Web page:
Month No. 1 of the Compact experience is almost over. So, how have I been doing?
Well, I have still managed to avoid purchases of a thing-ish nature. No clothes, no books, no stuff. I have stuck to only buying food and other necessaries, and instead of buying ‘stuff’, I have done yoga or gone out for some cheap and cheerful meals and snacks and coffee to satisfy my need to be pampered every now and again.
One result of this, which is particularly important to us at the moment, as we deal with unpredictable nature of ESL teaching in Turkey, is that we have spent very little money in the last month, which should really help us get through the coming month even though we’ll have smaller paychecks coming our way at the start of February. I am really excited about this. It feels so good NOT being stressed about money and wondering how we’ll get by, or having to dip into our savings. A small victory for living thrifty!
So, as the end of Compact month 1 rapidly comes to a close, I think I will definitely commit to a second month. But I feel like I need to get more creative in order to make this something that is actually sustainable, and not just an experiment in asceticism. I think balance is the key. Its all about the ‘middle road’, although, I must admit I enjoy the challenge of doing something a bit extreme now and again, to test my will-power. But, like with dieting, the risk is that you deprive yourself completely and then go on a massive binge at the end, which is something I want to avoid.
So, there are some things I want to figure out this next month, to make the Compact a realistic lifestyle choice.
1. See if there are any places at all where I can get second-hand goods and clothes. I have been told that Istanbul doesn’t have a culture of buying things used and there aren’t really any thrift or second-hand shops to be found, but I can keep searching, just in case.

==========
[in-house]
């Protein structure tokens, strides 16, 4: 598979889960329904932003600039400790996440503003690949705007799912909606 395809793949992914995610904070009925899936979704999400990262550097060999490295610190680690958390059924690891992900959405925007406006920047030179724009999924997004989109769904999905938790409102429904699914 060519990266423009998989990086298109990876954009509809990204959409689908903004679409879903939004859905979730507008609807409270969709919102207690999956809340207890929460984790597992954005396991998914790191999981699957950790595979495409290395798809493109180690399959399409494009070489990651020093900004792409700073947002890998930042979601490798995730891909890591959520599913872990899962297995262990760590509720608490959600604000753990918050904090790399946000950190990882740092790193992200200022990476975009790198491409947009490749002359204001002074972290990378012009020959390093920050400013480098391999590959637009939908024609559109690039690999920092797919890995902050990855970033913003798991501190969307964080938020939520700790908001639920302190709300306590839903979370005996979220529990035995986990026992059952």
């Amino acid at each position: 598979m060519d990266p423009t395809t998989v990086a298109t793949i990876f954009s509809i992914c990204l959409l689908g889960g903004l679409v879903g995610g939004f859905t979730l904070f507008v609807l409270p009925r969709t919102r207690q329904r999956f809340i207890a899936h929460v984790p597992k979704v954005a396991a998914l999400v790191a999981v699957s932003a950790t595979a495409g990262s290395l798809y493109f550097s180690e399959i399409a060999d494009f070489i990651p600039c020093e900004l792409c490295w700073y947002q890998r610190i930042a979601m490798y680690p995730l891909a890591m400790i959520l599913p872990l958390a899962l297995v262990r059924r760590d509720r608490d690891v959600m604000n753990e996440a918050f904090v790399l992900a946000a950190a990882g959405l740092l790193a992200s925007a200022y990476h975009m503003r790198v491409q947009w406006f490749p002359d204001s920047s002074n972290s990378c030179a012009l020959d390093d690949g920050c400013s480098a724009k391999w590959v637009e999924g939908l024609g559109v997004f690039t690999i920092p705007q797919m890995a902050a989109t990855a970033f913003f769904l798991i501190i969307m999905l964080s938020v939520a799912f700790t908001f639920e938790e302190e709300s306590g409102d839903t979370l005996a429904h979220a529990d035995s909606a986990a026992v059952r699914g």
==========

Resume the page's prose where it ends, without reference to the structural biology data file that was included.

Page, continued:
2. If I really can’t get second hand clothes, I want to make a modest list of some things I want/need (such as a few more things to wear for work. I want to look professional, after all), and then figure out where I can get higher-quality clothes that are well-made and will actually last a long time, and therefore, don’t need to be replaced for ages. Part of me just wants to find something really cheap, but it’s sort of false economy to buy something cheap and poorly made, that then just falls apart shortly after you buy it. Better to buy quality items that cost a bit more. I think the same goes for boots. If I get a proper pair, they will last for years and years, and I think that is a reasonable purchase to make.
3. Successfully use Freecycle. We would like to get a lamp for our apartment. The lights are rather dim in our apartment, and a reading lamp would be great. I did sign up for Freecycle, but all the messages are in Turkish (obviously)! At the moment, I’m mostly just deleting the messages in a dejected sort of way, but I have cut-and-pasted a few messages into Google Translate, but they were a bit mixed and mangled in the translation process. Maybe with a bit more effort and ingenuity, I can figure out what’s going on! I know that when we get back to Ireland in the future, I will DEFINITELY become a regular user of Freecycle.
For those of you who might not know what Freecycle is, its basically a network for giving away, or getting stuff you want/need for free. On the group website, you can post items you are offering or that you want, and then arrange to exchange items. It means you don’t send your unwanted items to the landfill and it means that other people can find great useful things of all kinds for FREE! What an amazing concept! I really recommend finding one in your area and trying it out.
Freecycle: find a group near you. There are lots of groups all over the US and in Ireland. Just search for your area and see what comes up.